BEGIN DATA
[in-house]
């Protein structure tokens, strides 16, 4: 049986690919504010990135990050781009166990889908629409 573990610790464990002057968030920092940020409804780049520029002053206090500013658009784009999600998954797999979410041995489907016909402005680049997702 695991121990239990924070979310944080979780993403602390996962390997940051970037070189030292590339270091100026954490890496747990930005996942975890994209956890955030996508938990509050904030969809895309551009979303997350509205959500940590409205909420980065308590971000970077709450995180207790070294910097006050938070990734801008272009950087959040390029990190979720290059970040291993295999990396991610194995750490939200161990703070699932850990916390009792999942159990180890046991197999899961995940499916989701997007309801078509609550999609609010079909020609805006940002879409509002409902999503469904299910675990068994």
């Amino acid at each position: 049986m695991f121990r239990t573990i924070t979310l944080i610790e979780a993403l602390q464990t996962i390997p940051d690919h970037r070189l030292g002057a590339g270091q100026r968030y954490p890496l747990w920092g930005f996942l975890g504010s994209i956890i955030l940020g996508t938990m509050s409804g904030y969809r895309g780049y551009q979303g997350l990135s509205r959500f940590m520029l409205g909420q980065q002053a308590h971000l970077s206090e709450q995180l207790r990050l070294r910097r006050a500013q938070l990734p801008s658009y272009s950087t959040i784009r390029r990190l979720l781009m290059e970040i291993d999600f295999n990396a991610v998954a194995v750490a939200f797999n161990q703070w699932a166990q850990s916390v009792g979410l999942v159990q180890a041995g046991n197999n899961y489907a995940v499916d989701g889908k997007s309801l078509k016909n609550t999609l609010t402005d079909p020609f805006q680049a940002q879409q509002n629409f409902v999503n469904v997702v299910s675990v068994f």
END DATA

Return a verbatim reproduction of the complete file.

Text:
[in-house]
């Protein structure tokens, strides 16, 4: 049986690919504010990135990050781009166990889908629409 573990610790464990002057968030920092940020409804780049520029002053206090500013658009784009999600998954797999979410041995489907016909402005680049997702 695991121990239990924070979310944080979780993403602390996962390997940051970037070189030292590339270091100026954490890496747990930005996942975890994209956890955030996508938990509050904030969809895309551009979303997350509205959500940590409205909420980065308590971000970077709450995180207790070294910097006050938070990734801008272009950087959040390029990190979720290059970040291993295999990396991610194995750490939200161990703070699932850990916390009792999942159990180890046991197999899961995940499916989701997007309801078509609550999609609010079909020609805006940002879409509002409902999503469904299910675990068994």
């Amino acid at each position: 049986m695991f121990r239990t573990i924070t979310l944080i610790e979780a993403l602390q464990t996962i390997p940051d690919h970037r070189l030292g002057a590339g270091q100026r968030y954490p890496l747990w920092g930005f996942l975890g504010s994209i956890i955030l940020g996508t938990m509050s409804g904030y969809r895309g780049y551009q979303g997350l990135s509205r959500f940590m520029l409205g909420q980065q002053a308590h971000l970077s206090e709450q995180l207790r990050l070294r910097r006050a500013q938070l990734p801008s658009y272009s950087t959040i784009r390029r990190l979720l781009m290059e970040i291993d999600f295999n990396a991610v998954a194995v750490a939200f797999n161990q703070w699932a166990q850990s916390v009792g979410l999942v159990q180890a041995g046991n197999n899961y489907a995940v499916d989701g889908k997007s309801l078509k016909n609550t999609l609010t402005d079909p020609f805006q680049a940002q879409q509002n629409f409902v999503n469904v997702v299910s675990v068994f």